Whitewash is a whitelist-based HTML filter for Ruby, based on HTML Tidy and REXML. It allows Ruby programs to clean up any HTML document or fragment coming from an untrusted source and to remove all dangerous constructs that could be used for cross-site scripting or request forgery. Whitewash was used in the Samizdat open publishing engine since 2004, and now it's released as a stand-alone module ready for use in other applications.
require 'whitewash' whitewash = Whitewash.new # use default whitelist.yaml clean_xhtml = whitewash.sanitize(html)
All HTML tags, attribute names and values, and CSS properties are filtered through a whitelist that defines which names and what kinds of values are allowed, everything that doesn't match the whitelist is removed.
The whitelist is provided externally, default whitelist is loaded from the whitelist.yaml shipped with Whitewash. The default is most strict (for example, it does not allow cross-site links to images in IMG tags) and can be considered safe for all uses. If you find that it lets anything exploitable through, please report it as a bug to Whitewash developers.
Whitewash relies on REXML to parse HTML and put it back together, and uses HTML Tidy (optionally via Ruby/Tidy library) to transform arbitrary HTML into valid XHTML that REXML can understand.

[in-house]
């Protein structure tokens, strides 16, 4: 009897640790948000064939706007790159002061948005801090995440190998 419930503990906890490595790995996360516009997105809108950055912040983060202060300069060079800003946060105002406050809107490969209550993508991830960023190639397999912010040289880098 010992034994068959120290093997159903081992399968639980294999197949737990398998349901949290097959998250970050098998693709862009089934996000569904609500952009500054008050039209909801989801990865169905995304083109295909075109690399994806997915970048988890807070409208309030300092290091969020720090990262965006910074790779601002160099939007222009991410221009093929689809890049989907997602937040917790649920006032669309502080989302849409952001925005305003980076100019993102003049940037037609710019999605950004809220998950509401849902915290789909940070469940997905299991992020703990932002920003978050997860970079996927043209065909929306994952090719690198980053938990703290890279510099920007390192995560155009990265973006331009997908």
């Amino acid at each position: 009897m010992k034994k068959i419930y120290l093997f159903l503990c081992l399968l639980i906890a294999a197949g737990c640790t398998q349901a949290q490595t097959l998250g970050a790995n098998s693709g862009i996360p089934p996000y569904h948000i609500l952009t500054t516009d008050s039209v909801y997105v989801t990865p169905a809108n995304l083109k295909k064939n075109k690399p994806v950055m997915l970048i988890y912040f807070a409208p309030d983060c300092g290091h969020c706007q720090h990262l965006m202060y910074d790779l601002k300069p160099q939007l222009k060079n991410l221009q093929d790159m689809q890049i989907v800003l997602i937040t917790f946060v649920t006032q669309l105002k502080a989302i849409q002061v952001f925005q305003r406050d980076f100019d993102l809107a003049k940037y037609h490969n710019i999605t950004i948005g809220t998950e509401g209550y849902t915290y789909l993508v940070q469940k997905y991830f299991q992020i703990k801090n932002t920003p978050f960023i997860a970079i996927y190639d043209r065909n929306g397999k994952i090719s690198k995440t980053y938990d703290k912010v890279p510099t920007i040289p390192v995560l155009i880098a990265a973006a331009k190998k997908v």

REXML is a part of standard Ruby library, so it is available on any system that has Ruby. HTML Tidy needs to be installed separately.
By default, Whitewash looks first for tidy binary under /usr/bin and /usr/local/bin, then for libtidy.so shared library under /usr/lib and /usr/local/lib. Using the binary is slower, but safer: Ruby/Tidy uses DL library to connect to libtidy.so and doesn't work properly when $SAFE is greater than 0. If you want to use the library anyway, or if you have Tidy installed in a non-standard location, you can override it like this:
whitewash = Whitewash.new(Whitewash.default_whitelist, './tidy')
If there's no .so in the file name, Whitewash will assume that it's a binary that can be invoked with popen3.